Promote a Culture of Life

Background Article

The Catholic Church teaches that every human being has been created by God in his divine image and is precious to him. This is why the sanctity of human life and the inherent dignity of the human person are the foundation of Catholic social teaching.

We are asked to love and honor the life of every man and woman and to work with perseverance and courage so that our time, marked by all too many signs of death, may at last witness the establishment of a new culture of life, the fruit of the culture of truth and of love.

Pope John Paul II, Evangelium Vitae (Gospel of Life), 77

In our society today, human life is under direct attack from abortion, embryonic stem cell research, euthanasia, cloning, and the death penalty. Every Catholic has the moral obligation to protect human life from conception until natural death.

  • Which of the life issues do I think is in most need of advocacy today?
  • What are some ways that I can help to promote a Culture of Life?

Links
Culture of Life Resources
From the United States Conference of Catholic Bishops

CST 101 | Life and Dignity of the Human Person
From Catholic Relief Services YouTube

Photo by lunar caustic

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See My Hidden Quality

Unit Activity

Provide each child with a large unlined index card and a crayon or marker. Attach a loop of yarn long enough to hang the card around a child’s neck. Instruct each child to write a word or phrase on the card that expresses a “hidden quality” the child possesses that others may not be aware of (e.g., I am kind, I share, I help others). As an option, tell the children that they can draw pictures or symbols that express their qualities.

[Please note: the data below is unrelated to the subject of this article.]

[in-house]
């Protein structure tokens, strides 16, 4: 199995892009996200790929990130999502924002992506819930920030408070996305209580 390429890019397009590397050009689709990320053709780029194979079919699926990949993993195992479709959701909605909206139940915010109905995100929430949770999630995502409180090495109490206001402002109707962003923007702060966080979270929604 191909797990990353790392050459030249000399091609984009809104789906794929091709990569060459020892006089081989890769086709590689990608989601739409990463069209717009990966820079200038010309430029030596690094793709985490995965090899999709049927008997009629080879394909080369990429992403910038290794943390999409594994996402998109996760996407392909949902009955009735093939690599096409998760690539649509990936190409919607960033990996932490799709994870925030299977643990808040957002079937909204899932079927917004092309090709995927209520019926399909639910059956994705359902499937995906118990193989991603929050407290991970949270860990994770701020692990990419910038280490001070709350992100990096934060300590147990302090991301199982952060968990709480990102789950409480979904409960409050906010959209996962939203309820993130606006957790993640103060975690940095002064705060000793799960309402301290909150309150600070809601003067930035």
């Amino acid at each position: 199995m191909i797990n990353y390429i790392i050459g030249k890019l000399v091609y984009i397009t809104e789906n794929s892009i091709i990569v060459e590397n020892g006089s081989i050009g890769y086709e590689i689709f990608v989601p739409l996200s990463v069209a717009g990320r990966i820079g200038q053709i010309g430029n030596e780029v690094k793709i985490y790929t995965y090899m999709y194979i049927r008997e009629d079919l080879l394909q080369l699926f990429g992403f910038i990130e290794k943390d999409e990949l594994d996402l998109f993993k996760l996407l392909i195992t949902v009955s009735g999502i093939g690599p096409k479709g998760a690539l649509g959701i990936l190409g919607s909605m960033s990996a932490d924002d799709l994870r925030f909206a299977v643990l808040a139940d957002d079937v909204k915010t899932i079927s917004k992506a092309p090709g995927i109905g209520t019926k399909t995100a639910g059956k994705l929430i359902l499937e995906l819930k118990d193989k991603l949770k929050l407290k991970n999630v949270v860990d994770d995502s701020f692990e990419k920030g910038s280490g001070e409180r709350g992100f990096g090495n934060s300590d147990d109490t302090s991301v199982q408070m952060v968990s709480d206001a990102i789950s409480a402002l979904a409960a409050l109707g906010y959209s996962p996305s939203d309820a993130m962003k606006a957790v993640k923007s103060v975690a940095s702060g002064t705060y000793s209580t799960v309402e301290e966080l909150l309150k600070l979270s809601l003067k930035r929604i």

Allow the children to wear their cards for the remainder of the session. Suggest that each time they see another child’s card, they should remember that God has given each person special qualities that we may not always see on the outside.

Photo by M@rg

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Modeling Good Manners

Unit Activity

Guide the children to work in small groups. Have them create skits to illustrate ways that children their age can express themselves positively. Encourage them to create skits that model good manners. Encourage them to portray scenes at home, school, church, or the community.

Talk with the children and ask them to name individuals with whom they interact in their daily life. For example, they may name a parent or family member, catechist, priest, senior citizen, police officer, bus driver, or friend. Then encourage them to think about and discuss the ways in which that they show respect to that person on the list. End by asking how they show respect for themselves and for God.

Photo by International Information Program (IIP)

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Honoring One Another

Unit Activity

Put the names of all the children in a bowl. Each child draws a name and is to make a “medal” to honor the child whose name he or she draws. This medal should identify some inner quality the child possesses, not for external appearance or physical talent.

You may want to put on the board a sample list of possible “inner qualities,” such as: truthful, kind, humorous, generous, patient, helpful, sensitive, forgiving, loyal, honest, courageous, gentle, and thoughtful.

Invite the children to think of some good “inner qualities” about themselves. Then have them write or draw symbols of these qualities on a sheet of paper. Individually encourage those who may be having difficulty.

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